I downloaded this photo from my favourite resource site on silos: www.siloworld.com. It’s of one of the sites surrounding Schilling AFB depicting the Security Lock at the base of the entrance stair. I’ve used this photo because it’s exactly how mine looked when I first arrived; yes, water and all. As I mentioned before,these sites were built to a template design, and so many silos then had to be retrofitted with sumps, pumps, and waterproofing membranes to prevent what you see above.
This valve is located at the base of the stair, but I’ve never been able to find out what it was for. Maybe someone can solve the mystery.
After passing through the Entrapment Vestibule, this is what you see when you step out onto the stair landing connecting both levels of the Launch Control Center. Fortunately, the salvagers left my handrail intact. The opening is to the top level of the LCC.
Top level of the LCC. I must admit I couldn’t help but clean this up before I took my first photo of it.
This area was used mostly for rest and recreation.The level contains the AC room, kitchen, bathroom,and janitor’s closet. The vaulted column in the center was for structural support.The air cylinder you can see at the far end supplied the four pneumatic rams that suspended the LCC off the outer concrete walls, just in case the unthinkable should happen.The lights above were also suspended for the same reason, and believe it or not, when we connected the power, they worked!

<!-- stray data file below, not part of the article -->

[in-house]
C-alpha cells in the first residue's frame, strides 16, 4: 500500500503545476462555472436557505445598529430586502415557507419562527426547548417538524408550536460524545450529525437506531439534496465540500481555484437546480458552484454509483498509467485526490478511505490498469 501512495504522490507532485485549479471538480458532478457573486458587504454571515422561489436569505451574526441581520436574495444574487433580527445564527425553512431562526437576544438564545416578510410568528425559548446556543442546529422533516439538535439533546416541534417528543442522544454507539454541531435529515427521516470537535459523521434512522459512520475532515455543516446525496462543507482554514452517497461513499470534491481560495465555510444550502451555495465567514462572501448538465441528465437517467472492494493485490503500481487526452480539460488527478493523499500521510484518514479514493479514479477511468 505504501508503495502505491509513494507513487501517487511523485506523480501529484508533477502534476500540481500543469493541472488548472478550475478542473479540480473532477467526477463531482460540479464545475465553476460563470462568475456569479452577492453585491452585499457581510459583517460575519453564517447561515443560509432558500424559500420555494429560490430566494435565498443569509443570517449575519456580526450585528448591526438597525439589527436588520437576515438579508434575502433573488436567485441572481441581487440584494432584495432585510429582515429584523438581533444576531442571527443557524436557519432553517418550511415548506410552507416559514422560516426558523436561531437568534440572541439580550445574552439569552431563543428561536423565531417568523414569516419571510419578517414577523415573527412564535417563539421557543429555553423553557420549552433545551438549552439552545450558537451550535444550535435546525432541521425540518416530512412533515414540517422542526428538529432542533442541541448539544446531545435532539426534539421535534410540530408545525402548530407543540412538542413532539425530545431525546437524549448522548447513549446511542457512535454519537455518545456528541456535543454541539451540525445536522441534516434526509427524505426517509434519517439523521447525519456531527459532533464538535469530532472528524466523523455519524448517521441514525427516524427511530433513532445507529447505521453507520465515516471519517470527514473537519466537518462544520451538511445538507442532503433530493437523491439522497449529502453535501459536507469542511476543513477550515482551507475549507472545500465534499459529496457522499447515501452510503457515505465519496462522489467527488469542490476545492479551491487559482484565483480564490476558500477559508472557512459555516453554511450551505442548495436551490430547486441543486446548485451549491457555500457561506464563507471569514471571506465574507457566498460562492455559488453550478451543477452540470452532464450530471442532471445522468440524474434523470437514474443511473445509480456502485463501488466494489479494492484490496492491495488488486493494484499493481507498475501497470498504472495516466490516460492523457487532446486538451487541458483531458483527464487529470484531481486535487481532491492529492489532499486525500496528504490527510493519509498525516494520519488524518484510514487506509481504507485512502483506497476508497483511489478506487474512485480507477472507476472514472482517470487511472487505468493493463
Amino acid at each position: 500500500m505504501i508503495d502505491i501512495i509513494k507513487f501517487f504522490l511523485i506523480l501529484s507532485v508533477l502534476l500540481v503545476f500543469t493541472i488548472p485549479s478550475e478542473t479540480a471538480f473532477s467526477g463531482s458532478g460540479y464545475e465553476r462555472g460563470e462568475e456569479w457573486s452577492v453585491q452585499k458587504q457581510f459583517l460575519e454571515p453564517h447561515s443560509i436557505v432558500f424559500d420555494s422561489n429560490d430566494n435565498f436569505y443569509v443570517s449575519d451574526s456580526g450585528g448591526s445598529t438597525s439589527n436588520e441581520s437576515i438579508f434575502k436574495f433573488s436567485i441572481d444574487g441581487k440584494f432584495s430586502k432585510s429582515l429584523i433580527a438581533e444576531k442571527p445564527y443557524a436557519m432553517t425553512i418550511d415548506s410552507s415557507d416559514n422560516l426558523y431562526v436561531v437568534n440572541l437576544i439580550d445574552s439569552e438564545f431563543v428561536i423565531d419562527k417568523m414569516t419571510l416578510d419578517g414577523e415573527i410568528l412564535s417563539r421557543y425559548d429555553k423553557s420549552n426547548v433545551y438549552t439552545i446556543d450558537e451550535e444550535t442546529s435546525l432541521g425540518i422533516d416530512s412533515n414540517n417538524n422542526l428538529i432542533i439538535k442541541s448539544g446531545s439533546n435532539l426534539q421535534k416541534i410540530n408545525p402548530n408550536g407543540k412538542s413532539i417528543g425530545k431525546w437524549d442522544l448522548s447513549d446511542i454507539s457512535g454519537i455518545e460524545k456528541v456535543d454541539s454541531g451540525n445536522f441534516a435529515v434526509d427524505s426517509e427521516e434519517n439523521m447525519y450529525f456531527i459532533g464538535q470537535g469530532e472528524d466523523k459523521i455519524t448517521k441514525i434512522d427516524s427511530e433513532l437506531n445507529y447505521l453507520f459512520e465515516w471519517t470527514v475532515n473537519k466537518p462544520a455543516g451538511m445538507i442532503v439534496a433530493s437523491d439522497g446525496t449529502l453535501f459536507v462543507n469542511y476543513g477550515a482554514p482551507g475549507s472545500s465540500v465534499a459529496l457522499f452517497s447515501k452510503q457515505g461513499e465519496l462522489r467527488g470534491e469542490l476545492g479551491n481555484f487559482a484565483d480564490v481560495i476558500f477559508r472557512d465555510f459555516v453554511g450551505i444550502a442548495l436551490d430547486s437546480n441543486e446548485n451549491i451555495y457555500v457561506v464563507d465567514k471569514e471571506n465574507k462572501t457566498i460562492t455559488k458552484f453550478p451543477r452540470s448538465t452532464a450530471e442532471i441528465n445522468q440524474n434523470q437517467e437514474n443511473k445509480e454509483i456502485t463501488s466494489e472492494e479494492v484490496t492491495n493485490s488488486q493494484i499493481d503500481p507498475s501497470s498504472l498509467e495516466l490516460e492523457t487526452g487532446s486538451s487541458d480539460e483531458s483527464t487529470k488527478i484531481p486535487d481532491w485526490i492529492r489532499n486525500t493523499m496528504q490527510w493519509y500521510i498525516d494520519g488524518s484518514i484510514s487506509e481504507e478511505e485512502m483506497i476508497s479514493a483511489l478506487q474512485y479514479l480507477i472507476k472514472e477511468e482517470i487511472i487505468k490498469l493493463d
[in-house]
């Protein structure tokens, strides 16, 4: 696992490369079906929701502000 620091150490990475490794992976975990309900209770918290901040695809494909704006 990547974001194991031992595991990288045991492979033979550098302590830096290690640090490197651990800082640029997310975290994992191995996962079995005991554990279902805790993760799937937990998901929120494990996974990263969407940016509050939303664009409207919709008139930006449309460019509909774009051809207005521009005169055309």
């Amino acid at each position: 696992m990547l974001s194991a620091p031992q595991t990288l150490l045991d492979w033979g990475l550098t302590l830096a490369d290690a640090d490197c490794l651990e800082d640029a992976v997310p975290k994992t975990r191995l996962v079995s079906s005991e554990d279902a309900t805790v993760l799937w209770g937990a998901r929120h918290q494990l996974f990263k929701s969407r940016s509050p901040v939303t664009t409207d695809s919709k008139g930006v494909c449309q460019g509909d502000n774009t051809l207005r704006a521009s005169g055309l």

The LCC looking back towards the stairwell. Bathroom through the door on the right. To my surprise, everything in the bathroom was still intact, but I just couldn’t bring myself to photographing it. Errrr
This is one of the four pneumatic rams I was talking about. After doing some clean-up work on them, I thought: why not try, they just might work. We hauled down a compressor, connected a hose, and BINGO! It DID! We quickly connected the other three, and they too worked. It was one of those days when things just happened. However, most electric compressors can only do 140psi, but these things need up to 400 - 500 psi to lift the LCC off the floor, so I thought: what about a cylinder of compressed air? They have about 2000psi, but alas, nobody helping me out was going to have a bar of it. CHICKENS! Does anyone reading this have any thoughts on this?
This too is one of my favourite relics: The Emergency Escape Hatch. Connected to a concrete tube that leads directly to the surface, it was originally filled with sand, and so when released during an emergency, the sand would drop to the floor, a ladder was hooked up, and all were free to climb out. Well, soon after the silo was decommissioned, someone did pull the release cord, and after forty or so years, it turned to solid rock! I still have RSI after digging it out.
Ah yes, the kitchen. How I would have loved to restore this classic beauty from the ‘60s, and would have done so, had I the cash. Shame.
One more nasty pic of the upper level before we head down stairs. This is the doorway through to the Heating room. You can also see part of the ladder to the Emergency Escape Hatch.